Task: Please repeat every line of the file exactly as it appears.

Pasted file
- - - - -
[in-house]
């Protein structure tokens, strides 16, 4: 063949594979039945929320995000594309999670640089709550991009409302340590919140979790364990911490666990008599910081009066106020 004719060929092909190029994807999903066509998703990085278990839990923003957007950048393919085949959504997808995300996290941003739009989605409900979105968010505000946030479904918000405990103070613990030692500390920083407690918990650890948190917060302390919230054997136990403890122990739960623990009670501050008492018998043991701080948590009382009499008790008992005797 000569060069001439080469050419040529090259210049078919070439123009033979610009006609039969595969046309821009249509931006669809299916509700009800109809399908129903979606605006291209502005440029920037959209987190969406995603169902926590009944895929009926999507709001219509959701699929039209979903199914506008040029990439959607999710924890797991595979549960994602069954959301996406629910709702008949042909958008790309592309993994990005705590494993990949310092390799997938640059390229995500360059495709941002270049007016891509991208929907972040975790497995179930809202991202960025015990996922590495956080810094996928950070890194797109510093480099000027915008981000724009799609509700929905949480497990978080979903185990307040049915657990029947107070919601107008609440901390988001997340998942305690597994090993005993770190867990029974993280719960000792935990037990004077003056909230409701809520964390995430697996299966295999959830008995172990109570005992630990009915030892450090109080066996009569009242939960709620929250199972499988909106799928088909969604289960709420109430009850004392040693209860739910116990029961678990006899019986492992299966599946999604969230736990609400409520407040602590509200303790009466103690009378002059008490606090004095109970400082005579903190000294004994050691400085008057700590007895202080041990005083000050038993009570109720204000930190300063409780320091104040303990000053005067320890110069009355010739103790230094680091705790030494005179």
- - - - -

[in-house]
């Protein structure tokens, strides 16, 4: 063949594979039945929320995000594309999670640089709550991009409302340590919140979790364990911490666990008599910081009066106020 004719060929092909190029994807999903066509998703990085278990839990923003957007950048393919085949959504997808995300996290941003739009989605409900979105968010505000946030479904918000405990103070613990030692500390920083407690918990650890948190917060302390919230054997136990403890122990739960623990009670501050008492018998043991701080948590009382009499008790008992005797 000569060069001439080469050419040529090259210049078919070439123009033979610009006609039969595969046309821009249509931006669809299916509700009800109809399908129903979606605006291209502005440029920037959209987190969406995603169902926590009944895929009926999507709001219509959701699929039209979903199914506008040029990439959607999710924890797991595979549960994602069954959301996406629910709702008949042909958008790309592309993994990005705590494993990949310092390799997938640059390229995500360059495709941002270049007016891509991208929907972040975790497995179930809202991202960025015990996922590495956080810094996928950070890194797109510093480099000027915008981000724009799609509700929905949480497990978080979903185990307040049915657990029947107070919601107008609440901390988001997340998942305690597994090993005993770190867990029974993280719960000792935990037990004077003056909230409701809520964390995430697996299966295999959830008995172990109570005992630990009915030892450090109080066996009569009242939960709620929250199972499988909106799928088909969604289960709420109430009850004392040693209860739910116990029961678990006899019986492992299966599946999604969230736990609400409520407040602590509200303790009466103690009378002059008490606090004095109970400082005579903190000294004994050691400085008057700590007895202080041990005083000050038993009570109720204000930190300063409780320091104040303990000053005067320890110069009355010739103790230094680091705790030494005179």